I went out with friends. I got my dance on. I met new people, made a few new friends, shared experiences, had conversations, watched people laugh and have fun… and even taught a few people how to Dougie.

(…That’s right.)

In other words, I celebrated my three year “I Quit” anniversary by being with people. And I celebrated in that way, because I remember how awful I felt three years prior, when I was depressed, aimless, hopeless and feeling totally alone.

Alone with my thoughts. Those horrible, oppressive thoughts.

Alone from my best friends, who were all living and working elsewhere.

And then, suddenly, after quitting my job, I was alone again — on my own without “a path” to tread, hoping somehow that I could make distant dreams an actual reality.

Isolation is hell. And the feeling of physical isolation from people, as well as the mental-emotional isolation you feel within yourself is the deepest of all hells — the hell that demands you change, or break. Alter course, or crash. Escape, or implode.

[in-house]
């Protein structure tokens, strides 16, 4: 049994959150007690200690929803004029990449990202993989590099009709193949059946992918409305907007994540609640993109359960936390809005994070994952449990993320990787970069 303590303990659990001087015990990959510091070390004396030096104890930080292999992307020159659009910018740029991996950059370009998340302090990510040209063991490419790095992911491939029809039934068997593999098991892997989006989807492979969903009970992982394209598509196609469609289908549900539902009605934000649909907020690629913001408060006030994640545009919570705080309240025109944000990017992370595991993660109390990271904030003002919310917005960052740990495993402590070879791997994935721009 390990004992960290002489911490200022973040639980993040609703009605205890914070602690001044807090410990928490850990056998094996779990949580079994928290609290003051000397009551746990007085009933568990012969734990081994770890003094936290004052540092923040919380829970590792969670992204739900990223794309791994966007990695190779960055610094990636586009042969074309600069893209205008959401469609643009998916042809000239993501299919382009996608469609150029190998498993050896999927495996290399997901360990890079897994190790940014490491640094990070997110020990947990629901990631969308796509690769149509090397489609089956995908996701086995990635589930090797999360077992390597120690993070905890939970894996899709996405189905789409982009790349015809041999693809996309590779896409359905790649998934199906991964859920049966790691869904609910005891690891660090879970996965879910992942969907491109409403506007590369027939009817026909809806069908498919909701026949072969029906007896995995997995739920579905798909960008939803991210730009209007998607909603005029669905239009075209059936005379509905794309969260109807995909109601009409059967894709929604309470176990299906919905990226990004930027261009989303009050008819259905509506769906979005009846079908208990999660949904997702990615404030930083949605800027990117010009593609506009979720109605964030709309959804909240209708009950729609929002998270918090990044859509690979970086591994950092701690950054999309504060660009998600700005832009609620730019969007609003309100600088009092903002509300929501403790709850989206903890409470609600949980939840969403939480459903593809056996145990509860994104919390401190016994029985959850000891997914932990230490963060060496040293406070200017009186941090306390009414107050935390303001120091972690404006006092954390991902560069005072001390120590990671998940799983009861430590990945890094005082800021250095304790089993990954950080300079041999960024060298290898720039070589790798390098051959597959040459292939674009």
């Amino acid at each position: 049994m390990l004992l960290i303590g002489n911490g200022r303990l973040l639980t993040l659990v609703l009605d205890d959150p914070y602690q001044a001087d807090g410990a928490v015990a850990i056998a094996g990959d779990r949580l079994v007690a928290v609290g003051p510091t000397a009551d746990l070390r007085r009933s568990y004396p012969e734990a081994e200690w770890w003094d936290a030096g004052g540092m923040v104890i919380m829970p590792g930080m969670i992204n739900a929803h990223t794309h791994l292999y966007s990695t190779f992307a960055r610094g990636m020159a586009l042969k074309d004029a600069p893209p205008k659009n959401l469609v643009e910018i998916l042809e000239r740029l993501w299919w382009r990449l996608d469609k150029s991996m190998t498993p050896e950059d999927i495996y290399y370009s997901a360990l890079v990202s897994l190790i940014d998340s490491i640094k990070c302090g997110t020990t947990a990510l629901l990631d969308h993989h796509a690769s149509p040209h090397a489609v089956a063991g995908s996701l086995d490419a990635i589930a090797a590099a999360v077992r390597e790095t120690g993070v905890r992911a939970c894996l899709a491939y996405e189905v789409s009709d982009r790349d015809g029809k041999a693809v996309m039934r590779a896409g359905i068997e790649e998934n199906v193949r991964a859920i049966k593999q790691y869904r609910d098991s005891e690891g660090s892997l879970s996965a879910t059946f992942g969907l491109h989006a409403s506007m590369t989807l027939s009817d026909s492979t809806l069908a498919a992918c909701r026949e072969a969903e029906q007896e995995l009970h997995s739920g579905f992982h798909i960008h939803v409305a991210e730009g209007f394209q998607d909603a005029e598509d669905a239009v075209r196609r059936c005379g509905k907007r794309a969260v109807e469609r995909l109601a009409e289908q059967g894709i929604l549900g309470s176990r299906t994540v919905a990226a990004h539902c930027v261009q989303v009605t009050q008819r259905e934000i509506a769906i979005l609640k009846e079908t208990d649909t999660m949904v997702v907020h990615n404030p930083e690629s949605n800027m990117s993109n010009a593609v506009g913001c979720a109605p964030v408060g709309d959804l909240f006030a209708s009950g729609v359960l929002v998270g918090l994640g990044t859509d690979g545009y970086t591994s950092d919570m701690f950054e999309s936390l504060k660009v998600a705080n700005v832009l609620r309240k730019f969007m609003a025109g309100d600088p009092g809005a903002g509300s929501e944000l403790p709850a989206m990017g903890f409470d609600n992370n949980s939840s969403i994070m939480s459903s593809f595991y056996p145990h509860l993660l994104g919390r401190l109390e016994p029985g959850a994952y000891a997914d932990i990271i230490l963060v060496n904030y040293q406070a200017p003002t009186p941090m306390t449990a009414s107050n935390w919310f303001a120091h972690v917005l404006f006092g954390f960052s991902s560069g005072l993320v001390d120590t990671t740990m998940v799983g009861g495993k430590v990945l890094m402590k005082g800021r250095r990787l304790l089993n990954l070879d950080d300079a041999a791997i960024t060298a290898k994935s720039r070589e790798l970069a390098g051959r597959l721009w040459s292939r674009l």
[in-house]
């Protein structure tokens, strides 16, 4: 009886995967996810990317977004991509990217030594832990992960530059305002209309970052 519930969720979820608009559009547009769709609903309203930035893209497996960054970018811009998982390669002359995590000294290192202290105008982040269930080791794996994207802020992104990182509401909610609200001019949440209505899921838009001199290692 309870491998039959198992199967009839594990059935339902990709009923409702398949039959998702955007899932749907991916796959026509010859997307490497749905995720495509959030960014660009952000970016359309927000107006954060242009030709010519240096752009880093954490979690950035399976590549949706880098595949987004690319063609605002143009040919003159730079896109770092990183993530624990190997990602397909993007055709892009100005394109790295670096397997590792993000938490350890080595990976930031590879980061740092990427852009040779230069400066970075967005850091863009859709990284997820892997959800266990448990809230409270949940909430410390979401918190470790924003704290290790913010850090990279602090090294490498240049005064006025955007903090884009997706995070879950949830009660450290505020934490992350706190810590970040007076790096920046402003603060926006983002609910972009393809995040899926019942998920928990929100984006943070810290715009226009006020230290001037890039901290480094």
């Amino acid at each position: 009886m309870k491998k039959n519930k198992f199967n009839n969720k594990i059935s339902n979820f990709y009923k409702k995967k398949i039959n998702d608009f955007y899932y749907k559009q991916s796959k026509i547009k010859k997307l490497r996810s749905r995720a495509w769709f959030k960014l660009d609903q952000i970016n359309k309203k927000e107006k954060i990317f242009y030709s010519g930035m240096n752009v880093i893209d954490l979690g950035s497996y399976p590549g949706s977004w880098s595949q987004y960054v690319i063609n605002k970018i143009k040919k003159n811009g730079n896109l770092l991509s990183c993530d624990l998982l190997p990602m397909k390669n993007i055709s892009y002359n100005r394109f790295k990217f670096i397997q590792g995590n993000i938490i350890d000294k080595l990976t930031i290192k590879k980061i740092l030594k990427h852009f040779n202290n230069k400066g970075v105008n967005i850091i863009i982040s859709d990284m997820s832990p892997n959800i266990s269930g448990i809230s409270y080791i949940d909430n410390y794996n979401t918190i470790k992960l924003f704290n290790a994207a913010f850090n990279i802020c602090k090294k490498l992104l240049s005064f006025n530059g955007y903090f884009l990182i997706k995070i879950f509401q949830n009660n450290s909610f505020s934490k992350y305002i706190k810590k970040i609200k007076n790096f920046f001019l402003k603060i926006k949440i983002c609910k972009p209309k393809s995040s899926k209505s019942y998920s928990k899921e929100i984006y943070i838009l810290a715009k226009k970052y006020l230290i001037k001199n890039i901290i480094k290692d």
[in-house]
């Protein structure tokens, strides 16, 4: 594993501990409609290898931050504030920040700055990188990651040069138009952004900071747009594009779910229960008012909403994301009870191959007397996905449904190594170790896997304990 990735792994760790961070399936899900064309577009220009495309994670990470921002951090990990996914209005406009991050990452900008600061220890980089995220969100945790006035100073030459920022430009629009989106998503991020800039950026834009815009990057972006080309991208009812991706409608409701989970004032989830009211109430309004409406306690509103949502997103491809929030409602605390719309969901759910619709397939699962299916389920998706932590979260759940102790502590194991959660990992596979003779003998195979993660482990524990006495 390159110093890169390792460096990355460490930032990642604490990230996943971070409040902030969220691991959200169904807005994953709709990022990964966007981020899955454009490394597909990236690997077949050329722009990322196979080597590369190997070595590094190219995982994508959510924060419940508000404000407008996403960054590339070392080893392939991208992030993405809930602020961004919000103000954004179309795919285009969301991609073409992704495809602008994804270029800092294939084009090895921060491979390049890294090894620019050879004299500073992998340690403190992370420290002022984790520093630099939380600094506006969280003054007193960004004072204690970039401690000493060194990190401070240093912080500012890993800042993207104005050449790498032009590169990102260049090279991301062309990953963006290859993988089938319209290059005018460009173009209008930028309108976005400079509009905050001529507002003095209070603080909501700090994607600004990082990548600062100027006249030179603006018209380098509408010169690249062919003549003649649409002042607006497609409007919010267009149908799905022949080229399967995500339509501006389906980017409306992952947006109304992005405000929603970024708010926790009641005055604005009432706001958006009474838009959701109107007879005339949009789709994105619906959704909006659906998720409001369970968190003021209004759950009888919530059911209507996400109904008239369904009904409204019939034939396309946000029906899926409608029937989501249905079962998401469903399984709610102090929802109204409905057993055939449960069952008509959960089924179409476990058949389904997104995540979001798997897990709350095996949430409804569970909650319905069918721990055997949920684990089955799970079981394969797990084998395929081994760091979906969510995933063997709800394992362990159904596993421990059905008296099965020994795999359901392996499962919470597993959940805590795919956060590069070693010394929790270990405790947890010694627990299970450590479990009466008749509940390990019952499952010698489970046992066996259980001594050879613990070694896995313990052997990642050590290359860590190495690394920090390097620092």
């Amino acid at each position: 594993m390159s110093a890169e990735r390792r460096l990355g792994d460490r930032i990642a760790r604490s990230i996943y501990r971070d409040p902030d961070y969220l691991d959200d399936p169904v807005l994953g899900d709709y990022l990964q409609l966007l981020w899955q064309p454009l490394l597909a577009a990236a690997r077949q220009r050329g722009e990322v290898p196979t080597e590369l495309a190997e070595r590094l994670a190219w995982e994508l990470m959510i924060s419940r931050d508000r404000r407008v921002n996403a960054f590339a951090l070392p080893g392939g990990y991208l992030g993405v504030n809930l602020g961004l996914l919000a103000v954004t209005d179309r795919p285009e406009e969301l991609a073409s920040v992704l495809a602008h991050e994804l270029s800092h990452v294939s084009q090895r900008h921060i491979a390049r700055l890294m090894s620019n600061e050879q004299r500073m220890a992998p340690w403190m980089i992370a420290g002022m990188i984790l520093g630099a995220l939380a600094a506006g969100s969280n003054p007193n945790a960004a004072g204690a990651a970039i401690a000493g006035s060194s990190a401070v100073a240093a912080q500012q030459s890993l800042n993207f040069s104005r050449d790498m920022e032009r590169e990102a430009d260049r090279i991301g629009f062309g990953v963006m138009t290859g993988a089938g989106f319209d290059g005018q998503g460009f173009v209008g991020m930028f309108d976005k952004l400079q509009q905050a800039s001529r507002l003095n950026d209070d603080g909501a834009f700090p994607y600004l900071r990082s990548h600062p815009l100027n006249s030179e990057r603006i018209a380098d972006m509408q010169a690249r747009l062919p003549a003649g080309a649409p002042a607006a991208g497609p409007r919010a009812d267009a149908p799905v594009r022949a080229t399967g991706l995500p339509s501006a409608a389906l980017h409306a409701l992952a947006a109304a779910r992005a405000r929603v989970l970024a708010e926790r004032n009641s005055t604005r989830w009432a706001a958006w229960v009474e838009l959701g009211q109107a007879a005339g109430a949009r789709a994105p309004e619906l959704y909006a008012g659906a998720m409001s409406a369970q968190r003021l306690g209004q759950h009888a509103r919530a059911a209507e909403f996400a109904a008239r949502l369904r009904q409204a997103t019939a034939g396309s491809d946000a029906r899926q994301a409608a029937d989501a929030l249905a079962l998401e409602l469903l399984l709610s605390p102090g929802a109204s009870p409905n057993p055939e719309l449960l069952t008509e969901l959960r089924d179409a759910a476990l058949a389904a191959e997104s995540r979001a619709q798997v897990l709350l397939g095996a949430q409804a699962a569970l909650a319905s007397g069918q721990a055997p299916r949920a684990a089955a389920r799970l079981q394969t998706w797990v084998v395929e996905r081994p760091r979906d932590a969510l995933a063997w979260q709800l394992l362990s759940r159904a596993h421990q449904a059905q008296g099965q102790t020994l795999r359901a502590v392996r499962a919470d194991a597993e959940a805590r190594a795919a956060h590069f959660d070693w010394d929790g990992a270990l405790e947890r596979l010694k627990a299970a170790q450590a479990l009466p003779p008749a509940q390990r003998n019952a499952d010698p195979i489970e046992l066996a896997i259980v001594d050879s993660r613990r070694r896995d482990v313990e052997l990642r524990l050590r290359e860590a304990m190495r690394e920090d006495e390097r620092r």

Depression is not by chance, my friend! It’s your soul screaming, your heart beating, God Himself shaking you awake:

“It is not your place to be here, you are not meant to feel this — and you do not deserve it.”

Depression is all of the Love of this life teasing you with a playful game of tag — enticing you so clearly to just stand up, to just start chasing after it.

You will win.

She wants you to win.

You are not alone. You’re not all on your own. I know what you’re going through. Many people do! There are countless thousands of men and women just like you — and, many who are in no way like you — but who feel and are going through the exact same things.